They only just evaded the Pride of Lion, a lion-monster that looked sickly and stumbled but spoke constantly of all the other lions it was better than: "And he's got a bad leg, to boot, look at me, do you see me favoring my leg? No more than a little, really, you should see him limping," it whined after them while it gave loping chase. "And his sister's so much the worse, she's easy to hear coming, she's got a bell 'round her neck like a housecat - hey now, you can't get away from me, it isn't as though I'm wearing a bell, compared to her I'm terribly stealthy, I'm one of the deadliest lions there is -"

But get away they did; they tricked the Pride into the jaws of a vast and stationary demon called Abstention, who smiled wanly, licked its lips, and declined to chase them because it was too consumed with the high-mindedness of its refusal to engage. It would have been dangerous if they had walked right into it, but so long as they kept moving they were safe, because it would take no risks and make no moves lest it lose all the nothing it had.

And finally curiosipede and panting bicorns reached the cave, where Prima was still hiding. "You again!" she huffed.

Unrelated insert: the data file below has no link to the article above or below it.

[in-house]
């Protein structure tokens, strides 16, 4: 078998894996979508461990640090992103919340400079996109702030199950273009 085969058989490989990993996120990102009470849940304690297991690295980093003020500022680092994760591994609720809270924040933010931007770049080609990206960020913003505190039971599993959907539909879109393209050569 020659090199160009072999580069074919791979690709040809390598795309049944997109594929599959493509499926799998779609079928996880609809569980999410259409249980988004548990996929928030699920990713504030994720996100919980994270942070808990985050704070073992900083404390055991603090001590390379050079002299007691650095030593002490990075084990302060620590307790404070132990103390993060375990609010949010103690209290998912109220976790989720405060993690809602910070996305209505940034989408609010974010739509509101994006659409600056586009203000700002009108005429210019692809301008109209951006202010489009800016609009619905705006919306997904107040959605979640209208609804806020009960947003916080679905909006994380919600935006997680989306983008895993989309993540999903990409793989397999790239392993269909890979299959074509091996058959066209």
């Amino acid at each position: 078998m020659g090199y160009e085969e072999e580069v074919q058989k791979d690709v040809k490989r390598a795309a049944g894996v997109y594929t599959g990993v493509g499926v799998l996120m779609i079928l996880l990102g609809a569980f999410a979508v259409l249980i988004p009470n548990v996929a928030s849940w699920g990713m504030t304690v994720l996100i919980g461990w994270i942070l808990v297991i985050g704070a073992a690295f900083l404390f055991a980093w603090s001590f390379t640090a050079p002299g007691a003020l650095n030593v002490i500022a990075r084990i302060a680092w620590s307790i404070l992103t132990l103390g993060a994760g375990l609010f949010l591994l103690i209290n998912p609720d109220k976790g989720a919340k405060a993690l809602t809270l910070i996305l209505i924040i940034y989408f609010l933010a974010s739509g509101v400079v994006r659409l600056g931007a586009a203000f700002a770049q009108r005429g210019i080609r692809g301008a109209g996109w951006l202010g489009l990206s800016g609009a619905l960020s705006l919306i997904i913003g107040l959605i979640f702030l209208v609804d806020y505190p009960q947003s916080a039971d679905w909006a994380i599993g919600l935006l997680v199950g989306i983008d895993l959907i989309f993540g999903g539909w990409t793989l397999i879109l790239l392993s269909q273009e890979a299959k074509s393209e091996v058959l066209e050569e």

"Hello, Prima," said Nyssa. "You have a tarp, don't you? I think you mentioned."

"Yes, but so what? You wouldn't help me. I see the Princess is good enough for you to help, but not me, is that it?"

"The princess doesn't weigh what nine hundred twenty nine rocks weigh, and didn't have to be moved in sub-piles," said Nyssa flatly. "But I found these bicorns and I think they can drag your rocks if you get them onto a tarp."

"Hey now," said Billy. "I don't think we've put this to a vote yet. There are bylaws, you know."

"I vote yes!" Prima exclaimed, and with Nyssa and the Princess in agreement the bicorns grumbled and consented to hold corners of the tarp in their teeth and haul all the rocks along thereon. Prima pushed the pile onto the tarp all of a piece so none of the rocks was ever out of contact with the rest, and sat on Billy's back, and commanded her steed and his neighbor out of the cave.